Researchers returned on 24 August from mapping and sampling a massive swirling cluster of rubbish floating in the middle of the Pacific Ocean, as the Dutch-borne crew works to refine a clean-up strategy it will roll out globally.
The crew of the Ocean Cleanup, backed by volunteers in sailboats, ventured to areas of the Great Pacific Garbage Patch, a swirling mass of human-linked debris spanning hundreds of miles of open sea.
The debris, concentrated by circular, clockwise ocean currents within an oblong-shaped "convergence zone", lies near the Hawaiian Islands, about midway between Japan and the US West Coast. The rubbish ranges from microscopic pieces of plastic to large chunks.
Oceanographer Julia Reisser said the group, working for about a month, collected samples as small as a grain of sand and as large as discarded fishing nets weighing more than 2,000lbs. They mapped the area, using aerial balloons and trawling equipment to locate samples.
The reconnaissance trip is the brainchild of Ocean Cleanup's 21-year-old founder, Boyan Slat, and backed financially by Salesforce.com's chief executive Marc Benioff, among other philanthropic and crowdsourcing initiatives which brought in some $2.2m, according to Ocean Cleanup.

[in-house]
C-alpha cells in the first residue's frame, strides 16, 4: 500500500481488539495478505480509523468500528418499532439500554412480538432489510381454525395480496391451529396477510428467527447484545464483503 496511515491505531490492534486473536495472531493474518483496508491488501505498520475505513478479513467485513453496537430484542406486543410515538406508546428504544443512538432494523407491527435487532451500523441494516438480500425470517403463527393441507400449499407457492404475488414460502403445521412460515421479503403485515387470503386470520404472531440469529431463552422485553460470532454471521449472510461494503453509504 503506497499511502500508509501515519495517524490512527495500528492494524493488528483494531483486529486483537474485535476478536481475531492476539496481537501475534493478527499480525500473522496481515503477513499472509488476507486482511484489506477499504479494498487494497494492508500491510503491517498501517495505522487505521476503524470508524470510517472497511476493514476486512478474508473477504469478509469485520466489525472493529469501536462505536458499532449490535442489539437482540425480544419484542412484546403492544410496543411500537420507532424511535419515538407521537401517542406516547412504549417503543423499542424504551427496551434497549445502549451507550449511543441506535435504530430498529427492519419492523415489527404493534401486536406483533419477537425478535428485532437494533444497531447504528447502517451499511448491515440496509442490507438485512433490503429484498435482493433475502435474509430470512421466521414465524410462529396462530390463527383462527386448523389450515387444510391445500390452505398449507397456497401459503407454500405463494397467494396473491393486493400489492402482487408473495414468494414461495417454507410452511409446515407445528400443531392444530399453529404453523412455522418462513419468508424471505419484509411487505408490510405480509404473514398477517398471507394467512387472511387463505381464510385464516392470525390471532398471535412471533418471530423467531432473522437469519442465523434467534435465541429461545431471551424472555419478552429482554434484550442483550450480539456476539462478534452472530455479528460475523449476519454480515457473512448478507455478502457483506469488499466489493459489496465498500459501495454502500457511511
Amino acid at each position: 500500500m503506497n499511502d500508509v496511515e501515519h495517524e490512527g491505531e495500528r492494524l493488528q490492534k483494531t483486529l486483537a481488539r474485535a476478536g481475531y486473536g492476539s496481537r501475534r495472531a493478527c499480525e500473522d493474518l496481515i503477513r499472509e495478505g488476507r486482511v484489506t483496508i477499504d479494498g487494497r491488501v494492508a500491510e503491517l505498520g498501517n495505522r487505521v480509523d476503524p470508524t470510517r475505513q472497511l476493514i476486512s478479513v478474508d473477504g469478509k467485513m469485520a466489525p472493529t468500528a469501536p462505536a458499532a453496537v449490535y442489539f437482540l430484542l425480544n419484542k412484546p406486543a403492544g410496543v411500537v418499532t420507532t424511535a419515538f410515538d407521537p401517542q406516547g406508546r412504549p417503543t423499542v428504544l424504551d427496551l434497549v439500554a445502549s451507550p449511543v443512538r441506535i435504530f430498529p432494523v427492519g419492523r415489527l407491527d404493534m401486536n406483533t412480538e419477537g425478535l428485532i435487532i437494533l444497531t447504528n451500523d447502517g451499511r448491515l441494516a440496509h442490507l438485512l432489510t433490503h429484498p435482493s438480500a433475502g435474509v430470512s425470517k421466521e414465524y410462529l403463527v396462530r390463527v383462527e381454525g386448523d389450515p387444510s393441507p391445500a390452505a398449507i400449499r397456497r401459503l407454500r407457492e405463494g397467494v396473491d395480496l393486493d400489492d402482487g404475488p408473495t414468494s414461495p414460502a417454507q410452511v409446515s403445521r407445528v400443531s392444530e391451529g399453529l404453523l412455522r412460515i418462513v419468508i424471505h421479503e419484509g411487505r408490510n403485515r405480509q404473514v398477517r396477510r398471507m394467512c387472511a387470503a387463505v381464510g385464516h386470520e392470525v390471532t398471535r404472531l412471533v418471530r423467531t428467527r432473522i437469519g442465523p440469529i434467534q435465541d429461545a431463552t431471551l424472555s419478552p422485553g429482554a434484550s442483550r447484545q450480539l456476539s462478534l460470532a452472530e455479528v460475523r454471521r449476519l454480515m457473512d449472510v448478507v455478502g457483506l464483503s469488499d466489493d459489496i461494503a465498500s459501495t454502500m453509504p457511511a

"Every week the volume of about 2 Empire State Buildings worth of plastic flows into the oceans where it damages ecosystems, it damages economy, and it also ends up in the food chain thereby potentially damaging us," said Boyan Slat.
The next phase, planned for 2016, is the deployment in Japanese coastal waters of a 2,000m scale model of the group's proposed debris collection system, which researchers believe could extend for 60 miles. That system will contain floating stationary booms tethered to the ocean floor and linked in a V shape intended to skim and concentrate surface plastics floating on top of ocean currents.
Slat, a Dutch inventor who gained attention as a teenager when he developed the floating boom system which uses technology used for anchoring deep sea oil rigs, said the project would be situated in international waters, away from shipping lanes.